Maryland has taken a profound and laudable step. At least the judiciary has. The state's Court of Appeals ruled, in a 7-2 decision, that charter schools should receive as much money per pupil as regular public schools. Whereas Maryland's charter schools used to receive cash and district-provided services (like school lunches), they can now demand cash in lieu of services--i.e., money follows the students, in full. That's important, because many of the state's charter schools claim they were being seriously overcharged for obligatory services. The numbers would seem to back up their assertion. Last year, for example, Baltimore budgeted $13,000 per public school student, but the city's charter schools received a paltry $5,859 in cash--which means the district spent over $7,000 per pupil in services, which is inefficient at best, and a lie at worst. Money should follow the child (see here and here). It's simply equitable.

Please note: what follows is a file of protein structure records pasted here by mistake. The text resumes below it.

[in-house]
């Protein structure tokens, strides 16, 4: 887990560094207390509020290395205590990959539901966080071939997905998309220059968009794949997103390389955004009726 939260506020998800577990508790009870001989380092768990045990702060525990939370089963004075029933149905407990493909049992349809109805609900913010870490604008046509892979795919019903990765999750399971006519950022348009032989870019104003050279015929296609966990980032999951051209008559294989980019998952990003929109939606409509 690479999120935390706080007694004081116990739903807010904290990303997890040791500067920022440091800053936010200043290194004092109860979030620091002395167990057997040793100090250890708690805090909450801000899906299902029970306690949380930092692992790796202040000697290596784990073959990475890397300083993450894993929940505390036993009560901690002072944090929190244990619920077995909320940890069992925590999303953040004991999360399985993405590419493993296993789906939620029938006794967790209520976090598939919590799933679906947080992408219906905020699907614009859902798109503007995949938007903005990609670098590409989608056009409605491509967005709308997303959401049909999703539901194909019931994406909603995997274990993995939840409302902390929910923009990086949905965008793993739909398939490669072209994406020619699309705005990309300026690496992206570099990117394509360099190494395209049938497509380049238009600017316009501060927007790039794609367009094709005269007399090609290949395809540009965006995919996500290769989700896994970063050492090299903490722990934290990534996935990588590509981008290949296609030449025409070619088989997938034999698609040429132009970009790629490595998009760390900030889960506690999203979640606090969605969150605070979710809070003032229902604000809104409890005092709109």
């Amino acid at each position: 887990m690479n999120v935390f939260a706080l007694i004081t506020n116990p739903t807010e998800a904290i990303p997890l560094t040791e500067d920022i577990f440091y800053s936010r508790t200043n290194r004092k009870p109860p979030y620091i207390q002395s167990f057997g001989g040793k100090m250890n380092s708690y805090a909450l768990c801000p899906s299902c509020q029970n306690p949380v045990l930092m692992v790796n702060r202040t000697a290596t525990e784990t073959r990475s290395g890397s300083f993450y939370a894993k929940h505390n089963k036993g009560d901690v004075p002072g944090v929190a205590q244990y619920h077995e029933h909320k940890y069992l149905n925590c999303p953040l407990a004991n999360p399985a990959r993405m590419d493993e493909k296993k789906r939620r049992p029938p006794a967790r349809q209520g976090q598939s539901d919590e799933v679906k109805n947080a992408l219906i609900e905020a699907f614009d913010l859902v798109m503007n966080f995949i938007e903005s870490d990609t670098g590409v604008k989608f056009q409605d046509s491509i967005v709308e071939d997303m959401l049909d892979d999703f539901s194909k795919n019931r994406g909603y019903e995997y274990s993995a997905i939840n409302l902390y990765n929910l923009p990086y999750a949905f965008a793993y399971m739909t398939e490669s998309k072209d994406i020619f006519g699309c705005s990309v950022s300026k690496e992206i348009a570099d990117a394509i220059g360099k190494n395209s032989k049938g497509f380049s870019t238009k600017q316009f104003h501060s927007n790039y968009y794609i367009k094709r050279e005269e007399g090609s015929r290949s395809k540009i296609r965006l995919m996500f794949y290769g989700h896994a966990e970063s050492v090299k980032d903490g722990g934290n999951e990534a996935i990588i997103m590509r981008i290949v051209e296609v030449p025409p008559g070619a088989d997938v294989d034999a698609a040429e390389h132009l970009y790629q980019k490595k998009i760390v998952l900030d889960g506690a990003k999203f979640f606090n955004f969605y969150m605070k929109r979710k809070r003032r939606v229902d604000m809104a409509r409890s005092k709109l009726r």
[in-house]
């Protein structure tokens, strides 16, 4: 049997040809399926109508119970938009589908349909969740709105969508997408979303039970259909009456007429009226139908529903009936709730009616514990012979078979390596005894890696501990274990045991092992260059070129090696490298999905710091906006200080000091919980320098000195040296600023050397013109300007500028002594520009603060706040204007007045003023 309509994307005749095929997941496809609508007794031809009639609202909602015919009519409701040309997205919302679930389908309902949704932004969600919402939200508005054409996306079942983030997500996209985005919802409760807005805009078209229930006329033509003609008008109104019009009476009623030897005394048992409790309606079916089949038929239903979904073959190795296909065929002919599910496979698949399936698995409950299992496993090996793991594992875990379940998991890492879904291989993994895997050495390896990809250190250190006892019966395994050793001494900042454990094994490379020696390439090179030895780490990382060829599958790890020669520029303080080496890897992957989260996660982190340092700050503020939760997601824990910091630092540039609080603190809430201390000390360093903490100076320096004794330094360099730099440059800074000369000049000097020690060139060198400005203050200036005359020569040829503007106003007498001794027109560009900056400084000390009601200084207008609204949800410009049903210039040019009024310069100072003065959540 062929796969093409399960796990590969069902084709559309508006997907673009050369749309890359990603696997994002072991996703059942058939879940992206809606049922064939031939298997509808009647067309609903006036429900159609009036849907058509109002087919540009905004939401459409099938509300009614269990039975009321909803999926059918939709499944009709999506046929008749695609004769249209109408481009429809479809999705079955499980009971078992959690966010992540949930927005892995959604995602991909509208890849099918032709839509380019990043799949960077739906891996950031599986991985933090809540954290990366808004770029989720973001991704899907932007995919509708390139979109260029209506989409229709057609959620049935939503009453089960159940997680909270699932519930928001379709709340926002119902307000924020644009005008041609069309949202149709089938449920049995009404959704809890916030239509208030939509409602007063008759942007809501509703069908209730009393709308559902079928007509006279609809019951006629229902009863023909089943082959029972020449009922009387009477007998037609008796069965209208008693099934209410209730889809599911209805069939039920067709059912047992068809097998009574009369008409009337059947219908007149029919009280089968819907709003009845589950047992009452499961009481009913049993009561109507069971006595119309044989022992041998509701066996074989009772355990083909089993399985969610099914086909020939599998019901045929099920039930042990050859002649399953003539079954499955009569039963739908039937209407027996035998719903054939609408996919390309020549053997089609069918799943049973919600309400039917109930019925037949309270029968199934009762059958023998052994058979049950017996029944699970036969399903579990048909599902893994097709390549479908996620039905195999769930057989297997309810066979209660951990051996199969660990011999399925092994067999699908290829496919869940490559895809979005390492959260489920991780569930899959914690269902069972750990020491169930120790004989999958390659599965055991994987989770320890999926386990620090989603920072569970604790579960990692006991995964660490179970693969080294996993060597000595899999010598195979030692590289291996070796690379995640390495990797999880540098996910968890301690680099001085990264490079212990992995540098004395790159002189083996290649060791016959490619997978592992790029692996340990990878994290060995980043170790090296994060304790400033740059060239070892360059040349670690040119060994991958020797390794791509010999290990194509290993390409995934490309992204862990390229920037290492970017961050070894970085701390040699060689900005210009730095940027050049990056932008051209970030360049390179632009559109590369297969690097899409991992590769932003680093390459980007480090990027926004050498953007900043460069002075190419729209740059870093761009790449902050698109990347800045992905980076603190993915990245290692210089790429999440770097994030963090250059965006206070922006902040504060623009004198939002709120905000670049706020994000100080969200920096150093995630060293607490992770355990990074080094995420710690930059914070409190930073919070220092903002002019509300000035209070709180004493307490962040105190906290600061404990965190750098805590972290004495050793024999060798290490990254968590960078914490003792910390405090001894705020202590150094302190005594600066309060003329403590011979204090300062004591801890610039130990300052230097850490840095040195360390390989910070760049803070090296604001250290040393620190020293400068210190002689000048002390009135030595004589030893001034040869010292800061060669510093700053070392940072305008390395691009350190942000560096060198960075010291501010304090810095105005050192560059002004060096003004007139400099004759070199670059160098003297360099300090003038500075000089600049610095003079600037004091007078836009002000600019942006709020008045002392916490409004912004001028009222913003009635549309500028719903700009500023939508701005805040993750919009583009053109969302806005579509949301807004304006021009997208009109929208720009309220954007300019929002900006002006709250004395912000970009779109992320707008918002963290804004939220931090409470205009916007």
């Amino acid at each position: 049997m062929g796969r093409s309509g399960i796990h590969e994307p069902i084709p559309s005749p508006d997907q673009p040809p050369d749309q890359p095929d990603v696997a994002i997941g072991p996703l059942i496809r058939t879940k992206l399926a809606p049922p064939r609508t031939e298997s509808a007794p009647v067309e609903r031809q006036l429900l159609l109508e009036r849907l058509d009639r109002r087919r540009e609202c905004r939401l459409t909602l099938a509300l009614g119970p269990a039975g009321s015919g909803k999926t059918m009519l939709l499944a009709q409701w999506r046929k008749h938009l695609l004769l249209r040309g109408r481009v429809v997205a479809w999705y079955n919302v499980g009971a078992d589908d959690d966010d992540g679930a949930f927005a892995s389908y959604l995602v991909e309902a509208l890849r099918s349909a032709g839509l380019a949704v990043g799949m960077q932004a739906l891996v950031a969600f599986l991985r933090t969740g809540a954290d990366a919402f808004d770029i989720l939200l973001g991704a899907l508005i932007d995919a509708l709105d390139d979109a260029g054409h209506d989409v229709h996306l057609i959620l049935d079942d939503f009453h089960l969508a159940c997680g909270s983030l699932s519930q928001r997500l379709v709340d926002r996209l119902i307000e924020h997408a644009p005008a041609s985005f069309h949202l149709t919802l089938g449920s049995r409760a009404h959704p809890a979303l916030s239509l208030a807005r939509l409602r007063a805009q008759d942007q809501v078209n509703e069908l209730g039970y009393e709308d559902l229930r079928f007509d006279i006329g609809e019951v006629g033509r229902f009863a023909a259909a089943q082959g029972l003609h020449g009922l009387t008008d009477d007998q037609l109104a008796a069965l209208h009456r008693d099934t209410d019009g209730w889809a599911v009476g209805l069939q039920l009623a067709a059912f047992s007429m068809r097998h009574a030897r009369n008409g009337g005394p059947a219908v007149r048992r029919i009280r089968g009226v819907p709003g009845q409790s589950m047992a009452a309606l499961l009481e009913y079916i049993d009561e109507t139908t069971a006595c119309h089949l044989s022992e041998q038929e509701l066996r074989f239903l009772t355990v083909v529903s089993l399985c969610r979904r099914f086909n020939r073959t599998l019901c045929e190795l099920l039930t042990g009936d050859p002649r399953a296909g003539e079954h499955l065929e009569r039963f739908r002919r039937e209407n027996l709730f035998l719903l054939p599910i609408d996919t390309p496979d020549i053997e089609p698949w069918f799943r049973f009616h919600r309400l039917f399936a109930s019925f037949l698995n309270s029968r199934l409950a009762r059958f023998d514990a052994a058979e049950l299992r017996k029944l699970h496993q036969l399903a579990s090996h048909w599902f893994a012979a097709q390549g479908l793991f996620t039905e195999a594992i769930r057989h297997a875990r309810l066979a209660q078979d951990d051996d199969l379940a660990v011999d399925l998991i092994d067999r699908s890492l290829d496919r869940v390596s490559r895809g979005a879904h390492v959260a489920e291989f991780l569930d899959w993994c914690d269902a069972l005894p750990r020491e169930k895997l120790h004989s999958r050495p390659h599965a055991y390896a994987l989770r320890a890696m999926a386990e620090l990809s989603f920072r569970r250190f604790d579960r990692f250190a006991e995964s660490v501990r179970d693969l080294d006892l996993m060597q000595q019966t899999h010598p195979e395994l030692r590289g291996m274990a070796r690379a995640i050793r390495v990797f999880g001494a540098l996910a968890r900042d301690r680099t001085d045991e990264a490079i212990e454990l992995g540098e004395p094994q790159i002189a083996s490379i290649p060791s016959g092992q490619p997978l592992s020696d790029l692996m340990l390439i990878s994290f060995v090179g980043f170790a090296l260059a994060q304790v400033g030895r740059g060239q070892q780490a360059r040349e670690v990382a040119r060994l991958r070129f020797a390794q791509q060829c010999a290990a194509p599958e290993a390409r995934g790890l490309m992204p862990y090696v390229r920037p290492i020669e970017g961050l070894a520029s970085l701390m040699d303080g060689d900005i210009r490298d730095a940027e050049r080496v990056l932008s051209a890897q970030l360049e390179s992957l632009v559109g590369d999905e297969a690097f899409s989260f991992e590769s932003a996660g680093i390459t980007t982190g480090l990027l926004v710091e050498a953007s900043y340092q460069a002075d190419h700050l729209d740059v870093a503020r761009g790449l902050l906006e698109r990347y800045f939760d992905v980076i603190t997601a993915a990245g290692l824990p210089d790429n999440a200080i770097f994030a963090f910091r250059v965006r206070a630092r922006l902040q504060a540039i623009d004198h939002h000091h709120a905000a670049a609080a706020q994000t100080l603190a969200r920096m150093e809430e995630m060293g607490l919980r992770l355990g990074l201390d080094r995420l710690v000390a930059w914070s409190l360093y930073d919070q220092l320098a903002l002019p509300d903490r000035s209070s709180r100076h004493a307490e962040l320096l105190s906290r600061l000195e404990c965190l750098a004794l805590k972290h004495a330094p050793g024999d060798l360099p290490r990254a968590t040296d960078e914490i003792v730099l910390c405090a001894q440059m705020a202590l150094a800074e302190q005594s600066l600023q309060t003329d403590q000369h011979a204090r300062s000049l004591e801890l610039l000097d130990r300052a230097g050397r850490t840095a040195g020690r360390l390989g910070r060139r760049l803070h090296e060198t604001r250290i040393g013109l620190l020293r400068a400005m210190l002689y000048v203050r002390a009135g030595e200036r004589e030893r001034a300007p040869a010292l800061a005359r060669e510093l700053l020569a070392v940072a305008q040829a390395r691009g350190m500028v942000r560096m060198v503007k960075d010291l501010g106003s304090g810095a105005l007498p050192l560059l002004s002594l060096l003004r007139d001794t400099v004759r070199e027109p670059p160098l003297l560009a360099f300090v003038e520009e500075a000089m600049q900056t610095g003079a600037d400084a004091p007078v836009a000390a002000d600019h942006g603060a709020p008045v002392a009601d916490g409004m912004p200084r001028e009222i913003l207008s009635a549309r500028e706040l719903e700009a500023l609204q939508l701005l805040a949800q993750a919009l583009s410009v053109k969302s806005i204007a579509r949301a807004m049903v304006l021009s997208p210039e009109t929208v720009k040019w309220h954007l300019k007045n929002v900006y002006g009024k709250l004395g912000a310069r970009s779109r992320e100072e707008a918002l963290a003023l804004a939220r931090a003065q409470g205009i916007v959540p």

"Charter school ruling could cost city millions," by Sara Neufeld, Baltimore Sun, July 31, 2007

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